Monkey business in the Japanese mountains
World-class winter sports, hot springs (occasionally monkey-filled), delicious local food and a foreigner-friendly vibe.
Nagano hosted the Winter Olympics back in 1998, and the various ski resorts bear the hallmark of international public interest. The prefecture is equipped with a diverse range of accommodation, restaurants, and other facilities catering to foreign visitors while working hard to offer a distinct Japanese winter experience.
In the summer, Nagano provides plenty of opportunities for outdoor activities. Hiking, rafting, canyoning, and camping all come with a jaw-dropping backdrop.
Nagano is notable for its high-quality soba noodles, grown in the prefecture’s fertile highlands, and the less tasty tsukudani, a dish of boiled locusts that was an essential source of protein in the isolated hills before Seven-Eleven came along.
The prefectural capital of Nagano City is home to the venerated Zenko-ji temple. As one of the major landmarks of the region, the temple is home to the first Buddhist statue that was brought into the country. To get to the temple, it’s a quick ten-minute bus ride from Nagaden Nagano Station.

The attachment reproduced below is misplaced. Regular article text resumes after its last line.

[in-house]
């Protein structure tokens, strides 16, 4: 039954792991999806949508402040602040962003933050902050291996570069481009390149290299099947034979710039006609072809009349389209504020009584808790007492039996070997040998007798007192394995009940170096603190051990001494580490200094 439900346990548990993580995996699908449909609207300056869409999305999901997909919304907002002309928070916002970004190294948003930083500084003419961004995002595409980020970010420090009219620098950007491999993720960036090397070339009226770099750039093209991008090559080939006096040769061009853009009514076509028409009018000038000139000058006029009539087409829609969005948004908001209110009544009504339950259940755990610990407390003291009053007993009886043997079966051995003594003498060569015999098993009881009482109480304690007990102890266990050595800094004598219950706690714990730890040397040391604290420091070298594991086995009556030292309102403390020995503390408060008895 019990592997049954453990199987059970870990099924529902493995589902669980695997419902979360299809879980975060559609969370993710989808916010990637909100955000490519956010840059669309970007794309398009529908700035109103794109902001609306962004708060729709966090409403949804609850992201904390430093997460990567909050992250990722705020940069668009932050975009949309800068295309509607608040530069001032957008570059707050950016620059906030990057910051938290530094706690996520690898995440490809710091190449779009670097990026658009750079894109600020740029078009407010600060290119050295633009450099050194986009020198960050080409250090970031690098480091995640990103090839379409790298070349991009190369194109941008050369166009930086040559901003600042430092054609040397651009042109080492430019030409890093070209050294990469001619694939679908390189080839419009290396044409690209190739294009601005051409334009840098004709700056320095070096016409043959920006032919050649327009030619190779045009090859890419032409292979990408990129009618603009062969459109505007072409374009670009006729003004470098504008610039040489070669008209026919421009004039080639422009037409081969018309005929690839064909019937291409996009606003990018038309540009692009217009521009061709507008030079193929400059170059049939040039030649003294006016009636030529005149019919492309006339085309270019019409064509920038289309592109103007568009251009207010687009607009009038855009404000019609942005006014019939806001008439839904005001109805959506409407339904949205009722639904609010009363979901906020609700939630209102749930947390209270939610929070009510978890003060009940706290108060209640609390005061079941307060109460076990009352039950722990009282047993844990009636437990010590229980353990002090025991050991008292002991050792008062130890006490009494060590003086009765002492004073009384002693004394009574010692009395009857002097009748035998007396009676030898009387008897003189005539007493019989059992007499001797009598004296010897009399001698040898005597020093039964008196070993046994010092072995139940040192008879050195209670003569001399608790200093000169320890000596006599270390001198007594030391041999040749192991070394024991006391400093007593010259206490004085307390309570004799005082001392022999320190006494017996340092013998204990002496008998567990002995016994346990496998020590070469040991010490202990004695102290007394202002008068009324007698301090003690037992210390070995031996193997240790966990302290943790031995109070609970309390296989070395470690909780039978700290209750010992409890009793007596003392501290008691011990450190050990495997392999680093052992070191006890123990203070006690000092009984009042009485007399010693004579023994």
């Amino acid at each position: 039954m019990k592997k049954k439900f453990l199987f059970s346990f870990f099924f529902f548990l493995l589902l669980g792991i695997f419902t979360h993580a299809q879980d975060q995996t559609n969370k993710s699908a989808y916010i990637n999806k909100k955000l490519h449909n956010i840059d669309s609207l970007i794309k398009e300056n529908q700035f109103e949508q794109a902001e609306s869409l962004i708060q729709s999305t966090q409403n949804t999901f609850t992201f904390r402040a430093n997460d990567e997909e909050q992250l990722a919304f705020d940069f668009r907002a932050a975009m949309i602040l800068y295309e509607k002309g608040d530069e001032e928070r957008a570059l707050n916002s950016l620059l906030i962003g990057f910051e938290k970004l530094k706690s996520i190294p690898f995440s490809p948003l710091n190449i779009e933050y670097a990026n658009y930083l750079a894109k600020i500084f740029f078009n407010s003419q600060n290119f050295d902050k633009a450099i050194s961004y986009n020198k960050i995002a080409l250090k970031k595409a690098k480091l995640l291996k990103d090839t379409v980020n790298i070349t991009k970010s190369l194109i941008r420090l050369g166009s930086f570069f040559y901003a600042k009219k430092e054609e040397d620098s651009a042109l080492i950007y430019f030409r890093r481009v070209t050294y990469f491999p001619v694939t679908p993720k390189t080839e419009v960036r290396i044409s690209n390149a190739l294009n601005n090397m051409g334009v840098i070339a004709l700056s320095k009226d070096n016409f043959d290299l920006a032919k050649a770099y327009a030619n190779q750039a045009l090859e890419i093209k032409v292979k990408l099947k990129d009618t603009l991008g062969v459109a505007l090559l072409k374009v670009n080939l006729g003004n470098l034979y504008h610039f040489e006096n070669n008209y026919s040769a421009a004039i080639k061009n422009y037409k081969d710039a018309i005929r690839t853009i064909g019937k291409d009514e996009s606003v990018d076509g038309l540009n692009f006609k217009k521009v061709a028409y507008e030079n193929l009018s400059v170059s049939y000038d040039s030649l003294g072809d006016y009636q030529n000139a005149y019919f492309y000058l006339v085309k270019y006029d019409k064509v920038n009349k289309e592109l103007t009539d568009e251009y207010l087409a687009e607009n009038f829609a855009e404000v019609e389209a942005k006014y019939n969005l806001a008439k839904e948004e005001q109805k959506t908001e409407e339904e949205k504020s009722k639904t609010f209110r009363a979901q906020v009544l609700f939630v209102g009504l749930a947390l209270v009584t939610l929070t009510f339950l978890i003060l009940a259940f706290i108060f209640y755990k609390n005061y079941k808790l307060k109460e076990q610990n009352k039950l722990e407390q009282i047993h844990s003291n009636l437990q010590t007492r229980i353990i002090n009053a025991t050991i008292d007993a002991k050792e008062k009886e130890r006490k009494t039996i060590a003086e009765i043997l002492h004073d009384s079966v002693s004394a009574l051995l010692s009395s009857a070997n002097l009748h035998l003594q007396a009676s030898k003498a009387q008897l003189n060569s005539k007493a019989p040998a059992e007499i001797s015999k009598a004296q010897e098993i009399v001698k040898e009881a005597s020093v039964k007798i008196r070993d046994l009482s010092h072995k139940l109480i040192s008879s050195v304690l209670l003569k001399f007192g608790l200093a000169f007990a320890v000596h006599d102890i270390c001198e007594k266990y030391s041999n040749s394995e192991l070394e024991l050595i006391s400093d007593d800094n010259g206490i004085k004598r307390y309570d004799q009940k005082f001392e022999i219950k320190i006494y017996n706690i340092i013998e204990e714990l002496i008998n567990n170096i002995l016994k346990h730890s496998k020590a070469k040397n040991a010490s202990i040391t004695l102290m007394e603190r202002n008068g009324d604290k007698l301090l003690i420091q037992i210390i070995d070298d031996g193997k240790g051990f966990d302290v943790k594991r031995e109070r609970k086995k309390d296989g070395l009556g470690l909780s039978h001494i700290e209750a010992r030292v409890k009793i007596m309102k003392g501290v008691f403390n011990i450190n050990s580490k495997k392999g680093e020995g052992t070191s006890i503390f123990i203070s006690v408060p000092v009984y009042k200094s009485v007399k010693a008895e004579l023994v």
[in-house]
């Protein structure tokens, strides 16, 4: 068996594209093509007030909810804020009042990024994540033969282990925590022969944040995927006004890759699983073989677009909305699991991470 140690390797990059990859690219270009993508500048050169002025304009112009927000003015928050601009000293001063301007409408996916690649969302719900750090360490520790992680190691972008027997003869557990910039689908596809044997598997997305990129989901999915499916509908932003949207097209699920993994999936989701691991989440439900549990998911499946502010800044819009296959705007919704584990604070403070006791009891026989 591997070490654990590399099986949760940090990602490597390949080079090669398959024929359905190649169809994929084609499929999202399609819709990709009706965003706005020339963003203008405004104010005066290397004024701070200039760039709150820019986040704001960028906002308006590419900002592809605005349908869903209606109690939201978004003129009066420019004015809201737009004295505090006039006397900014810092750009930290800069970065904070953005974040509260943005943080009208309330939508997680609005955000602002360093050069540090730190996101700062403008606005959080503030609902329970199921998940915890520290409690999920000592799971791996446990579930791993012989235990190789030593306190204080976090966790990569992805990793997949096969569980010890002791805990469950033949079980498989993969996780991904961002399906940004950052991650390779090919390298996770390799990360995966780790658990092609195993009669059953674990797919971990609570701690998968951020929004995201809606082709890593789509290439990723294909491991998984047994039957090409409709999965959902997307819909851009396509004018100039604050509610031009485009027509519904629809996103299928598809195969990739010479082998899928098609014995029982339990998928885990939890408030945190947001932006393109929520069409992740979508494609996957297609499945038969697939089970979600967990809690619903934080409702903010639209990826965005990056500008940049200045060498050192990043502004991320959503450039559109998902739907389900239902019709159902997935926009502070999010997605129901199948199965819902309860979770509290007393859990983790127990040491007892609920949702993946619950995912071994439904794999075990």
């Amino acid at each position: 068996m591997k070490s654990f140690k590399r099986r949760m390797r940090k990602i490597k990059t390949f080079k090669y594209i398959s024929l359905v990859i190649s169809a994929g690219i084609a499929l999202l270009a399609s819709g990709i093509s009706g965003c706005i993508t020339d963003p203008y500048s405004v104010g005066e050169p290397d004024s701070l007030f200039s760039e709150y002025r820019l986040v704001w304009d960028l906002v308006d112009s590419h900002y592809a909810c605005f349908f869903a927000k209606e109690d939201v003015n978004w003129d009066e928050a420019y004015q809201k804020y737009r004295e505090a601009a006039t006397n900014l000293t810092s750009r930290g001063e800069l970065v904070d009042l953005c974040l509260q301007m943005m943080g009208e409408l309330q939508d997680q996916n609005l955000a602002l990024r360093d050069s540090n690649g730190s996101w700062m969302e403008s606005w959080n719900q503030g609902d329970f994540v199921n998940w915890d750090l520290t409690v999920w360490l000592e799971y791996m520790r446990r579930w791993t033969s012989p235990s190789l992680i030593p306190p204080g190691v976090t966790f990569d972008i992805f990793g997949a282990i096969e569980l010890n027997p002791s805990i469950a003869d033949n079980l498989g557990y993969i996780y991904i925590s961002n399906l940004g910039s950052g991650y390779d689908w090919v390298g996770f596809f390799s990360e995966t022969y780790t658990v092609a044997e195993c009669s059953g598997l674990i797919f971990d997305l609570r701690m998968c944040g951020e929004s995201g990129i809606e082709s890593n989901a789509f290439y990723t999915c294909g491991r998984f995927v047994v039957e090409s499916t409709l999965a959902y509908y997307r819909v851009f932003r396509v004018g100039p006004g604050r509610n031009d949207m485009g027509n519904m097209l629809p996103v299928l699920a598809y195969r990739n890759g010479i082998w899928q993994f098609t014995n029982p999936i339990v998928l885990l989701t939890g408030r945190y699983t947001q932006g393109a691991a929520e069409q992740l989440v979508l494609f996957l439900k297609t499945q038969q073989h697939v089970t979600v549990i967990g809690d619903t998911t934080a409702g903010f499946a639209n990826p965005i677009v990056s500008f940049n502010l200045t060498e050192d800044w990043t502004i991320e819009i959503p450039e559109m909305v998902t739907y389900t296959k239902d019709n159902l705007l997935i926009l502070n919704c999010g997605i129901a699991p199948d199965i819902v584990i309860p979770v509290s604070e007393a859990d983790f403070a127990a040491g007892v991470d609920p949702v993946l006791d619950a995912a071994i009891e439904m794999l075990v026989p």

Discover Jigokudani Monkey Park
Aside from Matsumoto Castle, the city serves as the jump-off point for exploring the vast nature of the Japanese alps. Multiple hiking trails are available to cater to varying levels of difficulty. After you’ve spent your day in the great outdoors, relax in the many open-air hot springs that border the city.
If you still have some energy to spare, take a detour at the Matsumoto Museum of Art. The museum plays host to various works by Yayoi Kusama, a world-famous Japanese contemporary artist.
For more nature, Hakuba Valley serves as one of the more frequented destinations in Nagano. The valley comprises nine ski resorts with over 200 runs, the most popular being Happo-one, with a season lasting from early December right until May. Shiga Kogen is Japan’s largest ski area with over 21 interconnecting resorts especially suited to beginners.
The resort attracts tourists thanks to a great choice of off-the-slope activities, including the nearby Jigokudani Monkey Park where you can spot wild monkeys bathing in the hot springs. If you’re not comfortable getting in a bath with a monkey, there are a number of picturesque onsen (hot spring) resort towns in the Yamanouchi area. Nozawa is a lesser-known ski resort where you’ll have a better chance of avoiding the crowds.
Plan your trip to Nagano with the links below!